The non-reducing saccharides were studied on their dehydrating activities. A mixture, obtained by mixing 2 parts by weight of a plain yogurt with 8 parts by weight of one of the non-reducing saccharides, was placed in a container and allowed to stand at 25 C. overnight, followed by observing the macroscopic change of the resultant mixture. The dehydrating activities of the non-reducing saccharides were graded into 3 ranks, i.e. "High" meaning that it formed a complete solidification; "Low", that it formed an incomplete solidification; and "Non", that it showed no substantial change.

The completely solidified-products were studied on their stabilities: Each product was pulverized by a cutter to obtain a powdery product which was then granulated to give a granular size of about 100-150μm. Thirty g aliquots of the granules were placed in plastic petri-dishes, and allowed to stand at 37 C. and a relative humidity of 70% for 2 weeks, followed by comparing the degree of color of the resultant product. The degree of color was defined as a difference between the absorbances at the wave lengths of 420nm and 720nm determined in a 10-cm cell with a supernatant prepared from a 30 w/v suspension of each solidified product. The stabilities of the dehydrated products were graded into the following ranks: "Superior" meaning that it showed a degree lower than 0.1; "Middle", that it showed a degree of 0.1 or higher but lower than 0.2; and "Inferior", that it showed a degree of 0.2 or higher.

The results were as shown in Table 1.

                                  TABLE 1__________________________________________________________________________                        Stability of                 Dehydrating                        dehydratedSaccharide Macroscopic Change                 activity                        product                              Judgement__________________________________________________________________________Sucrose    Unchanged  Non    --    ControlAnhydrous crystalline      Completely solidified                 High   Superior                              Present inventiontrehaloseAnhydrous amorphous      Completely solidified                 High   Superior                              Present inventiontrehaloseHydrous crystalline      Unchanged  Non    --    ControltrehaloseAnhydrous amorphous      Incompletely solidified                 Low    --    ControlneotrehaloseHydrous crystalline      Unchanged  Non    --    ControlneotrehaloseAnhydrous amorphous      Completely solidified                 High   Inferior                              ControlerloseHydrous crystalline      Unchanged  Non    --    ControlerloseAnhydrous amorphous      Completely solidified                 High   Inferior                              ControlraffinoseHydrous crystalline      Unchanged  Non    --    ControlraffinoseAnhydrous amorphous      Incompletely solidified                 Low    --    ControlmelezitoseHydrous crystalline      Unchanged  Non    --    Controlmelezitose__________________________________________________________________________ Note: In the Table, the symbol "--" means that the stability test of a mixture could not be done because of its incomplete solidification.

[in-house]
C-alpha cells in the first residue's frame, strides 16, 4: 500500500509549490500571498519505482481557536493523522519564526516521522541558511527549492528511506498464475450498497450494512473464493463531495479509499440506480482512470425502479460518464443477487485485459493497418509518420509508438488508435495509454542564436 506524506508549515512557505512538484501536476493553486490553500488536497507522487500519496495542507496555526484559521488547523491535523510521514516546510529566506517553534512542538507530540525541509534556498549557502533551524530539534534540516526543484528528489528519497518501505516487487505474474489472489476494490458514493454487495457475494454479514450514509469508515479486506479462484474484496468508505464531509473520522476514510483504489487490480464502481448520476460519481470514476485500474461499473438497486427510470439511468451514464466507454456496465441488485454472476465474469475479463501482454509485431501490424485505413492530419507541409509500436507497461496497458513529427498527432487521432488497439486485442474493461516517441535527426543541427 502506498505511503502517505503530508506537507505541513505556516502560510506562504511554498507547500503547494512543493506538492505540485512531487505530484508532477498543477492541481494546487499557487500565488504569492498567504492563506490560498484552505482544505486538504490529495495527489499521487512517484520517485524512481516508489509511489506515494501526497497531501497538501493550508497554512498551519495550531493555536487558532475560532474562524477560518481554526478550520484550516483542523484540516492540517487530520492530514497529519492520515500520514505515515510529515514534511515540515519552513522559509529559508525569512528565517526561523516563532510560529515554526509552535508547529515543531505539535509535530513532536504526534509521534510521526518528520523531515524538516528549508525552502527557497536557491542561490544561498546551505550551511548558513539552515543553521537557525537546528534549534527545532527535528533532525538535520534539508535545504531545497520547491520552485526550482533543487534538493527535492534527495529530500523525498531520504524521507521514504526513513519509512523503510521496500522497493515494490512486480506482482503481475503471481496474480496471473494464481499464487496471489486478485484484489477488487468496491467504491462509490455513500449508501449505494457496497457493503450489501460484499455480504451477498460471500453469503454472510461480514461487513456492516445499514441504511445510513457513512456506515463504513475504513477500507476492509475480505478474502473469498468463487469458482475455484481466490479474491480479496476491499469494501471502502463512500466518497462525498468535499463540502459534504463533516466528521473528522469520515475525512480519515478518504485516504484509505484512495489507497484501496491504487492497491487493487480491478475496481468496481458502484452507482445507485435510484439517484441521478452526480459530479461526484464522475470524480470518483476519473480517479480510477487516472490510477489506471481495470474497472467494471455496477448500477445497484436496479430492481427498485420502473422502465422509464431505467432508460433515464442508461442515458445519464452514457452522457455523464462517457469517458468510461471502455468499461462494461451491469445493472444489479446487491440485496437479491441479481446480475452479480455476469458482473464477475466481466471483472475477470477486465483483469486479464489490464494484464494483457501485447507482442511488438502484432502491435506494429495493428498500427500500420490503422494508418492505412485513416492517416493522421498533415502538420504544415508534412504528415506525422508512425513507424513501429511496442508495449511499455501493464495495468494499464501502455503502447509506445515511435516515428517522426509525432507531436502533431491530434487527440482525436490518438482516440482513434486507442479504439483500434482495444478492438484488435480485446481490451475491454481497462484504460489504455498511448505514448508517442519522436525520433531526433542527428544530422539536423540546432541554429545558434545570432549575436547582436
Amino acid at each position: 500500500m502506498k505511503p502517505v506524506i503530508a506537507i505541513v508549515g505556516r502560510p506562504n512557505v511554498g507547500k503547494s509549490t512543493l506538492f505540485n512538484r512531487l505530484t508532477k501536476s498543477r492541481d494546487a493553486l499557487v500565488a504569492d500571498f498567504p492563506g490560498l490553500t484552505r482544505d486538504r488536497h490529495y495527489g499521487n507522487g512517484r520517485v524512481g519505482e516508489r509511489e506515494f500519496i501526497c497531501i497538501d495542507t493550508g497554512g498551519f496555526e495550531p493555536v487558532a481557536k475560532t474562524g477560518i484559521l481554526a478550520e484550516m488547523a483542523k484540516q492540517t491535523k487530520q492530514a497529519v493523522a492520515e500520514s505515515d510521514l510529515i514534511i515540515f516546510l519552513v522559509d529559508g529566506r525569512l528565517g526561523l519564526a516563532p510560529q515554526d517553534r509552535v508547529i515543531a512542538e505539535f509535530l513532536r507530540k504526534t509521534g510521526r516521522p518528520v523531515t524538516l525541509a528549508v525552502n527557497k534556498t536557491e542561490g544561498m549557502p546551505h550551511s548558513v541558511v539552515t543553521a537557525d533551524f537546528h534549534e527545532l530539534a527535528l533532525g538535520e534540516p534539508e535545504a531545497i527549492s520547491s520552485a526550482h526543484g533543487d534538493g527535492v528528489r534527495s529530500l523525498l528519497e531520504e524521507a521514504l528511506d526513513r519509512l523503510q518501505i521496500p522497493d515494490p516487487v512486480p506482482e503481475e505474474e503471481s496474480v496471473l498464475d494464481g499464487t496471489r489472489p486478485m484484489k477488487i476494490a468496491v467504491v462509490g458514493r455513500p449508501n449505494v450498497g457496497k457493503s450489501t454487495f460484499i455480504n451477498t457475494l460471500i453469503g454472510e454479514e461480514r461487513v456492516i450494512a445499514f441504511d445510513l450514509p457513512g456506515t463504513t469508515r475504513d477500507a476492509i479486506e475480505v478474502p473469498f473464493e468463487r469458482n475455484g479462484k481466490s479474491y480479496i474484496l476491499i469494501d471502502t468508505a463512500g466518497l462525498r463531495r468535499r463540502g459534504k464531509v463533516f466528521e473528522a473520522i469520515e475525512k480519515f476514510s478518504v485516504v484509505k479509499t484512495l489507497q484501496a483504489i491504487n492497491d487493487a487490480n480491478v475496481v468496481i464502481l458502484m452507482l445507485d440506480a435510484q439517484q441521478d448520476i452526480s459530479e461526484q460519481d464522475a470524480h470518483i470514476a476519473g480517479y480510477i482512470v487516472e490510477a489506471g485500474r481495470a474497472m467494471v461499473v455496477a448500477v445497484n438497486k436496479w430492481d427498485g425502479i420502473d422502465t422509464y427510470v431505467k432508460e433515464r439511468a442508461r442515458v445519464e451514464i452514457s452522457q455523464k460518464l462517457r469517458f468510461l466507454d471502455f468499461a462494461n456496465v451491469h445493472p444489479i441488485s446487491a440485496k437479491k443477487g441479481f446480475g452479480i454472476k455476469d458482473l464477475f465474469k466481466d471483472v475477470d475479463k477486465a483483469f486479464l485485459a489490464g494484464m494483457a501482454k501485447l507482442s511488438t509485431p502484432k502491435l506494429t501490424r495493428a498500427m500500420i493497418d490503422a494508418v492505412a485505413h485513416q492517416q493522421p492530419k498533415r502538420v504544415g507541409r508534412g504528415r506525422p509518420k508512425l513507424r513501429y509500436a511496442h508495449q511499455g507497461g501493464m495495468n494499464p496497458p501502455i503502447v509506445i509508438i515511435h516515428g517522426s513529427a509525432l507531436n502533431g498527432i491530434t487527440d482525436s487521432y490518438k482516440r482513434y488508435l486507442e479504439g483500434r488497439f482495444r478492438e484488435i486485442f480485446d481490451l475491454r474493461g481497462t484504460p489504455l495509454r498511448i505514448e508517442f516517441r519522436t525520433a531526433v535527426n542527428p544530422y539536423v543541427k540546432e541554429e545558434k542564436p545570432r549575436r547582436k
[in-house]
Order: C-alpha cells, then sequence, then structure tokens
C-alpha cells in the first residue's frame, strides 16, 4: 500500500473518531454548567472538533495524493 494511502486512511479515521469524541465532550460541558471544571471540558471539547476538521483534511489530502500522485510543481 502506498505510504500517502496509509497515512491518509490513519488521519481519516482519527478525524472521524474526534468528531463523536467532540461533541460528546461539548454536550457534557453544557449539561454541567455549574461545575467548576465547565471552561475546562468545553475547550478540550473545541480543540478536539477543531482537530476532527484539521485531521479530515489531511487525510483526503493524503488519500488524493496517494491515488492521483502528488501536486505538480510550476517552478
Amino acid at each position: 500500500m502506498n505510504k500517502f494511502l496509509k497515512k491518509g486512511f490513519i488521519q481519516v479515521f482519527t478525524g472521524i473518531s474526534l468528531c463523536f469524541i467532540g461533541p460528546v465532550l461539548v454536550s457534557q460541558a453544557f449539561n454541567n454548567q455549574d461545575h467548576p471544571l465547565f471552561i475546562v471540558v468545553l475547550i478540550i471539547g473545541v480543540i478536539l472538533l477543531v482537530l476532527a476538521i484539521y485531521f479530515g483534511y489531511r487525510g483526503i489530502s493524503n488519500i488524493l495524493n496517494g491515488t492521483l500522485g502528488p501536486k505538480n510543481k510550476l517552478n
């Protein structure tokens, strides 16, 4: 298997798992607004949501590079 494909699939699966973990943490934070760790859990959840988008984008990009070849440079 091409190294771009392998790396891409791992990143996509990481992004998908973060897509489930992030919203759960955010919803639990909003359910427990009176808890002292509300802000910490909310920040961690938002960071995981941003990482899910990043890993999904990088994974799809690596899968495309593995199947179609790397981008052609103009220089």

As evident from the results in Table 1, it was revealed that the anhydrous crystalline trehalose and the anhydrous amorphous trehalose had a strong dehydrating activity, and the dehydrated products prepared therewith had a satisfactorily-high stability. Thus, anhydrous trehalose can be advantageously used as a desiccant.

EXPERIMENT 2 Dehydration by Anhydrous Trehalose

The dehydrating activities of archydious crystalline trehalose and anhydrous amorphous trehalose as an anhydrous trehalose were studied, i.e. the levels of their dehydrating activities and their dehydrating moisture-levels were studied in detail. As a control, hydrous crystalline trehalose was used. The procedure of this experiment was as follows: Each anhydrous trehalose obtained by the method in Experiment 1 was prepared into a powdery product having a grain size of about 100-150μm. One g of the powdery product was placed in a plastic petri-dish having a diameter of 5cm, and allowed to stand at 25 C. and a relative humidity of 70%, followed by measuring the moisture content (%) of the resultant product at a prescribed time-interval. The results were as shown in Table 2.

              TABLE 2______________________________________      TimeTrehalose    0       4      8      24   72______________________________________Anhydrous crystalline        0.32    6.42   8.35   9.65 9.80trehaloseAnhydrous amorphous        0.83    8.20   9.57   9.80 9.80trehaloseHydrous crystalline        9.57    9.60   9.62   9.64 9.70trehalose______________________________________

As evident from the results in Table 2, it was revealed that the anhydrous trehaloses exerted a strong dehydrating activity, i.e. they entrapped moisture in the atmosphere in an amount of about 10% by weight of the anhydrous trehaloses, on a dry solid basis (d.s.b.). The anhydrous trehaloses were studied on their x-ray powder diffraction figures at a prescribed time-interval to reveal that they entrapped moisture and converted into hydrous crystalline trehaloses, and that the resultant products equilibrated and stabilized when absorbed about 10% moisture. An x-ray diffraction figure of hydrous crystalline trehalose was as shown in FIG. 1.